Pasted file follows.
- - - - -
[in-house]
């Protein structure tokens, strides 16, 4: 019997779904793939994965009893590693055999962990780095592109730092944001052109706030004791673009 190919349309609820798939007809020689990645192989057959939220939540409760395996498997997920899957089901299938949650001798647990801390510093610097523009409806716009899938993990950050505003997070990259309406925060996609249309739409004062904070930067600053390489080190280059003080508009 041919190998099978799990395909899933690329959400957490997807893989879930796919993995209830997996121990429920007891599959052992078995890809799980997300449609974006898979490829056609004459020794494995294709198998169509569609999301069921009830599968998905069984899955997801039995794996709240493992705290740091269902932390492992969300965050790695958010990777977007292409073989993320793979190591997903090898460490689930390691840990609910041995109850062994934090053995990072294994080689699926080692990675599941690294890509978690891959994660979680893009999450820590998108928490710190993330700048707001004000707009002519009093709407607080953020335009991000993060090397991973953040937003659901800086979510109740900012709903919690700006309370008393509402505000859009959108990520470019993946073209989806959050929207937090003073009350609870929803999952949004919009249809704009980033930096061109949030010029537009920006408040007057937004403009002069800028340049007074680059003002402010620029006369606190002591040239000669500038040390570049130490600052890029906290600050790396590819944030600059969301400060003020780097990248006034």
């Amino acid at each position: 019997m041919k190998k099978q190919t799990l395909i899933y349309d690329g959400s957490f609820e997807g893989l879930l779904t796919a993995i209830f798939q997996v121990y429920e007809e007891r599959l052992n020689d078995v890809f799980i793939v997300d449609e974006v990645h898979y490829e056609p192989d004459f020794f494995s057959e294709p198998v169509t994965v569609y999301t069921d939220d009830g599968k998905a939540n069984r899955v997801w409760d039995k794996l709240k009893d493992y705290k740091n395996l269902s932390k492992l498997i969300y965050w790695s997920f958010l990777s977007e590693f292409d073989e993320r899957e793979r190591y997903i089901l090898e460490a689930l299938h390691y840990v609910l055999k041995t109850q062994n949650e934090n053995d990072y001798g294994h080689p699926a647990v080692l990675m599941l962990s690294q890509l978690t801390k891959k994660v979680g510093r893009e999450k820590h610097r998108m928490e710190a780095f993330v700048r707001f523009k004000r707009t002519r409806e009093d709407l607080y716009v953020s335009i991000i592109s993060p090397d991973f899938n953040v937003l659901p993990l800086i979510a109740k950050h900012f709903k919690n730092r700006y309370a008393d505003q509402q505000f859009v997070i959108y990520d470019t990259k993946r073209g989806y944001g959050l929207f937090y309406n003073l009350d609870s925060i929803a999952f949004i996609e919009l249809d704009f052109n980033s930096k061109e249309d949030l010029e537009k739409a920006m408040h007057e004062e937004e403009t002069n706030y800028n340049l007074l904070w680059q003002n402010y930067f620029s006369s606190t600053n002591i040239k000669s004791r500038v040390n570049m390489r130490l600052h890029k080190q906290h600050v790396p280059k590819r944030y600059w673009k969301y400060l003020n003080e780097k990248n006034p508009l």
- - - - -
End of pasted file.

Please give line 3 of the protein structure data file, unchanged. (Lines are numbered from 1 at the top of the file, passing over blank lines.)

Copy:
């Amino acid at each position: 019997m041919k190998k099978q190919t799990l395909i899933y349309d690329g959400s957490f609820e997807g893989l879930l779904t796919a993995i209830f798939q997996v121990y429920e007809e007891r599959l052992n020689d078995v890809f799980i793939v997300d449609e974006v990645h898979y490829e056609p192989d004459f020794f494995s057959e294709p198998v169509t994965v569609y999301t069921d939220d009830g599968k998905a939540n069984r899955v997801w409760d039995k794996l709240k009893d493992y705290k740091n395996l269902s932390k492992l498997i969300y965050w790695s997920f958010l990777s977007e590693f292409d073989e993320r899957e793979r190591y997903i089901l090898e460490a689930l299938h390691y840990v609910l055999k041995t109850q062994n949650e934090n053995d990072y001798g294994h080689p699926a647990v080692l990675m599941l962990s690294q890509l978690t801390k891959k994660v979680g510093r893009e999450k820590h610097r998108m928490e710190a780095f993330v700048r707001f523009k004000r707009t002519r409806e009093d709407l607080y716009v953020s335009i991000i592109s993060p090397d991973f899938n953040v937003l659901p993990l800086i979510a109740k950050h900012f709903k919690n730092r700006y309370a008393d505003q509402q505000f859009v997070i959108y990520d470019t990259k993946r073209g989806y944001g959050l929207f937090y309406n003073l009350d609870s925060i929803a999952f949004i996609e919009l249809d704009f052109n980033s930096k061109e249309d949030l010029e537009k739409a920006m408040h007057e004062e937004e403009t002069n706030y800028n340049l007074l904070w680059q003002n402010y930067f620029s006369s606190t600053n002591i040239k000669s004791r500038v040390n570049m390489r130490l600052h890029k080190q906290h600050v790396p280059k590819r944030y600059w673009k969301y400060l003020n003080e780097k990248n006034p508009l």